On the contrary, Articles 15 to 17 of that regulation must be interpreted as meaning that they are not applicable to such an action. No surprise, considering the previous case law of the Court.
Case C-80/19, EE
The Supreme Court of Lithuania referred six question to the CJEU. Questions number 2 and 3, on the characterization of notaries as “courts” for the purposes of the Regulation, have already been addressed in the case of WB, still pending at the time of the referral.
By the remaining questions, the Lithuanian court conveys to the CJEU doubts related to the cross-border nature of a given succession (linked to that, to the applicability of the regulation when, in the light of the circumstances, its application would not facilitate the assertion of the rights of the heir, but rather the contrary); to the choice of law (implicit, and made during the transitional period), and to the choice of court.
The case concerned the estate of a Lithuanian national, married to a German national, who had moved to live in Germany together with her son (EE, also a Lithuanian national).
While living in Germany, EE’s mother had drawn up a will at a notary office in Kaunas (Lithuania), whereby she designated EE as the heir to her entire estate – an apartment in the same country. After the death of his mother, E.E. moved back to Lithuania, where he contacted the notary office in the City of Kaunas requesting the succession procedure be initiated, and the issuance of a certificate of succession rights. The notary refused to perform the notarial act, for, according to the Succession Regulation, the habitual place of residence of the testatrix was Germany. EE challenged the notary’s refusal before the court of first instance.
The Kaunas district court ruled in favour of EE, annulled the notary’s decision refusing to perform the notarial act, and ordered the notary to open the succession procedure in accordance with the place where the property was registered and to issue a certificate of rights of succession to the estate of the deceased mother.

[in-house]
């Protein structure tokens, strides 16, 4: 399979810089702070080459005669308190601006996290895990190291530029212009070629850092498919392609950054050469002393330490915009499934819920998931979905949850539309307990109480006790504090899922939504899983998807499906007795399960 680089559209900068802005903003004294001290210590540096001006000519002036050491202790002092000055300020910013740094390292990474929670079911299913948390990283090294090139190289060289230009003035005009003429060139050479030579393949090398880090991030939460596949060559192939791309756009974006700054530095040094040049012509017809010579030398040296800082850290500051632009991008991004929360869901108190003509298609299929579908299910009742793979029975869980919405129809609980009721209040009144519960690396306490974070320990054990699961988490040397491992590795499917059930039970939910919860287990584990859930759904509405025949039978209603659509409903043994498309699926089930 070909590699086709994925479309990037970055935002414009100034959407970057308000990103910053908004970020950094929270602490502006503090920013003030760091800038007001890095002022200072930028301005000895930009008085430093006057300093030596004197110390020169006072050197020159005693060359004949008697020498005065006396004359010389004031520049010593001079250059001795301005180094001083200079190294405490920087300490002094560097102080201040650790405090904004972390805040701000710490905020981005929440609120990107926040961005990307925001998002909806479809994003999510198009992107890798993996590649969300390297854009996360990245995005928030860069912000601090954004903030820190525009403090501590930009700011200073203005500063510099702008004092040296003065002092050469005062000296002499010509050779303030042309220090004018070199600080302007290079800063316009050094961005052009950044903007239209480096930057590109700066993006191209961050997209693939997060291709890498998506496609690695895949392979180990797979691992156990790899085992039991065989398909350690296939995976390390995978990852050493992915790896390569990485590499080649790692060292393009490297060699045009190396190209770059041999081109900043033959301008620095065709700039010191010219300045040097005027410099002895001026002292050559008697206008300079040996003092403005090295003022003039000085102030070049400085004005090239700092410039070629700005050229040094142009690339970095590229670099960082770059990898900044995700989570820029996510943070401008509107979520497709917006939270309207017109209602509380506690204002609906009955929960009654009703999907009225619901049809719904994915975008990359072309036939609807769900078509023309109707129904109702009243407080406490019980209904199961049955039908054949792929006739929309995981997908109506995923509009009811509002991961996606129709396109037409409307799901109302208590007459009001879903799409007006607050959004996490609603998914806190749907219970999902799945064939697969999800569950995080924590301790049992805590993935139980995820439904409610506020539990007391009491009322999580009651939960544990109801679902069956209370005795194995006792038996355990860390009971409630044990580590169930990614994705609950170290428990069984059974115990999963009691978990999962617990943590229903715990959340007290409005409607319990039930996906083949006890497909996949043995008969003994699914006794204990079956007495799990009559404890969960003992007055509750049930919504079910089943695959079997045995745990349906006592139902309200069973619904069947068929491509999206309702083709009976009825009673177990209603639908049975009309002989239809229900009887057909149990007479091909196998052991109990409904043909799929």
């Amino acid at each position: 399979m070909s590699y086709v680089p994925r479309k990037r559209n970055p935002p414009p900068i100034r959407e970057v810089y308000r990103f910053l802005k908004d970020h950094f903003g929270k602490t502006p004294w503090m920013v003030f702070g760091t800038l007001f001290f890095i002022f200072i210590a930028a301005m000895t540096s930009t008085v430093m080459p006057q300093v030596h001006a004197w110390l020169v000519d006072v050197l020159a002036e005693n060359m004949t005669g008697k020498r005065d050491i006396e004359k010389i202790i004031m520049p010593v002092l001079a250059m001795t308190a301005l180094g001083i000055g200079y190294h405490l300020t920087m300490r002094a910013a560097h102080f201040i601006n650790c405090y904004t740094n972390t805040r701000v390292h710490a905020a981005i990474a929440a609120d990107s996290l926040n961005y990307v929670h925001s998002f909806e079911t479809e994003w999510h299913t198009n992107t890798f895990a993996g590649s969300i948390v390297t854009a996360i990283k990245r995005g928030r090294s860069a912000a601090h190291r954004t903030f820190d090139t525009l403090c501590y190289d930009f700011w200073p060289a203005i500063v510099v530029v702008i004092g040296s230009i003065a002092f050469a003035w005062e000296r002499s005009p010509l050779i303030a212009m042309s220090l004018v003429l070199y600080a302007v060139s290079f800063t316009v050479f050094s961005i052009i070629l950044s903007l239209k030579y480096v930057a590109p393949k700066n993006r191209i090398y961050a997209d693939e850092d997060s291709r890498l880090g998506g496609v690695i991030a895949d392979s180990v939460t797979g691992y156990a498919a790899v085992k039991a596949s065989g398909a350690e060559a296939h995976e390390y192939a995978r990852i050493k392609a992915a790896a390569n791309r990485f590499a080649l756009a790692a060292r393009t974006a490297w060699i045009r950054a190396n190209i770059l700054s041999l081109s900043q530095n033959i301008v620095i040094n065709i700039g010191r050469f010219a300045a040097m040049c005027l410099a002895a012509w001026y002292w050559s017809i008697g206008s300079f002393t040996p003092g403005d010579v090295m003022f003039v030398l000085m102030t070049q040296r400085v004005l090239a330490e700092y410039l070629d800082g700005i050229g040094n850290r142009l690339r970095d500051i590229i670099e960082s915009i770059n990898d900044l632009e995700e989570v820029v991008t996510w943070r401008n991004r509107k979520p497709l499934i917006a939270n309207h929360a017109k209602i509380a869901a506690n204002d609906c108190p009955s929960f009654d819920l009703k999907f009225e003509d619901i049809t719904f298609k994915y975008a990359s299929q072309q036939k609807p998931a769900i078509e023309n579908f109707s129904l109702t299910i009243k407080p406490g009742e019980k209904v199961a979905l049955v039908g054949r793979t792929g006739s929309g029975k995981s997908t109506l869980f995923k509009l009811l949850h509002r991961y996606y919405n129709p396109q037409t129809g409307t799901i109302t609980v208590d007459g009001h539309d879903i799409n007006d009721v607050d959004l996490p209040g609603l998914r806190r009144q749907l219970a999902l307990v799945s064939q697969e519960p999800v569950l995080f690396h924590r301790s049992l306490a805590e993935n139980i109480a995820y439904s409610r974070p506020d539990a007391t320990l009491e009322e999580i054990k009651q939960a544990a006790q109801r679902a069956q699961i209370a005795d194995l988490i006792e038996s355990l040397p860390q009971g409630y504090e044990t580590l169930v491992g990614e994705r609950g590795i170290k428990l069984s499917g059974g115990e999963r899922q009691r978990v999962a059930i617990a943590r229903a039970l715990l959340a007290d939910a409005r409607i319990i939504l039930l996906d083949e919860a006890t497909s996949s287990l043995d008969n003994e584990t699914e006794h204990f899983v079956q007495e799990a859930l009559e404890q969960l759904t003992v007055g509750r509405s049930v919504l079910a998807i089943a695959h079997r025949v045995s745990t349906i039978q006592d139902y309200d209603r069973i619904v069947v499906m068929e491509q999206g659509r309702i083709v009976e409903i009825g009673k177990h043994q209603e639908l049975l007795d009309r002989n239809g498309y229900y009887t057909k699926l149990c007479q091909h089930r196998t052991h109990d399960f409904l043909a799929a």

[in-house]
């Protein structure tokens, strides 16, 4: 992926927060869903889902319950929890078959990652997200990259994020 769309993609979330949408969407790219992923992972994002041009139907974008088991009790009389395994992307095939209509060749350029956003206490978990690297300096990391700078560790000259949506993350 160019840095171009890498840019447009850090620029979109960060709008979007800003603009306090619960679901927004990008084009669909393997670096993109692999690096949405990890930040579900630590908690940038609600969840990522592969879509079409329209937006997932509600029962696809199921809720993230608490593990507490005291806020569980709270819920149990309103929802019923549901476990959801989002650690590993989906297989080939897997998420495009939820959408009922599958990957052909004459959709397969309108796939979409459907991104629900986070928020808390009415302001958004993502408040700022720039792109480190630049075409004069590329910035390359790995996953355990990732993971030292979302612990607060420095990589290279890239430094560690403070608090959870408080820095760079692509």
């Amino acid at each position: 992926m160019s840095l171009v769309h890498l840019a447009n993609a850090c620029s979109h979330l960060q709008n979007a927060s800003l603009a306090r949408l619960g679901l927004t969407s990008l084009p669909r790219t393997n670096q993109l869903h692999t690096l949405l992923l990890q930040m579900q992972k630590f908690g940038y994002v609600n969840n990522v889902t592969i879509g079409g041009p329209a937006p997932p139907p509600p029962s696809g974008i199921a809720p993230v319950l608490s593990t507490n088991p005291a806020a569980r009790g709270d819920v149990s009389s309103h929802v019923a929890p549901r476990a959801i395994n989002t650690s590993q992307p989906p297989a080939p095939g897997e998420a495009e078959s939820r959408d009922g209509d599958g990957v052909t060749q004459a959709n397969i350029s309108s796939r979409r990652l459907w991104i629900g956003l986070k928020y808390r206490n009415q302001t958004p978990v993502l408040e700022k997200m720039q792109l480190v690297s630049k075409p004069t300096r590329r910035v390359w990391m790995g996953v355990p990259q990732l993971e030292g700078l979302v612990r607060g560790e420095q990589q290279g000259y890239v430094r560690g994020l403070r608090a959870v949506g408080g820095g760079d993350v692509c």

The court stated that, even though the appellant’s mother had declared her departure to Germany, she was still a Lithuanian national and, on the day of her death, owned immovable property in Lithuania; she had not severed her links with Lithuania, and had visited the country and drawn up her will there.
The Kaunas regional court set aside the ruling of the court of first instance following an appeal lodged by the notary and turned down the appellant’s application. Among other, it stated that the court of first instance had, in annulling the notary’s decision under challenge, unreasonably relied on general principles. The appellant lodged an appeal in cassation against this judgment.
Case C-186/19, Supreme Site Services
AG Saugmandsgaard Øe’s Opinion in this case is scheduled for 26 March 2020, as well.
The Dutch referring court asks about the Brussels I bis Regulation and the meaning of “civil and commercial matters” in a case where an international organisation brings an action to (i) lift an interim garnishee order levied in another Member State by the opposing party, and (ii) prohibit the opposing party from levying, on the same grounds, an interim garnishee order in the future and from basing those actions on immunity of execution.
A public hearing was held in Luxembourg on 12 December 2019, where the CJEU learnt that the Dutch Appellate Court had granted immunity of jurisdiction to Shape and JCFB only two days before. The judges and AG wondered whether a reply to the preliminary reference would still be of any use. The Dutch decision on immunity, the request to the CJEU and the hearing in Luxembourg have been addressed by Geert van Calster in his blog, with a last update on January 2020.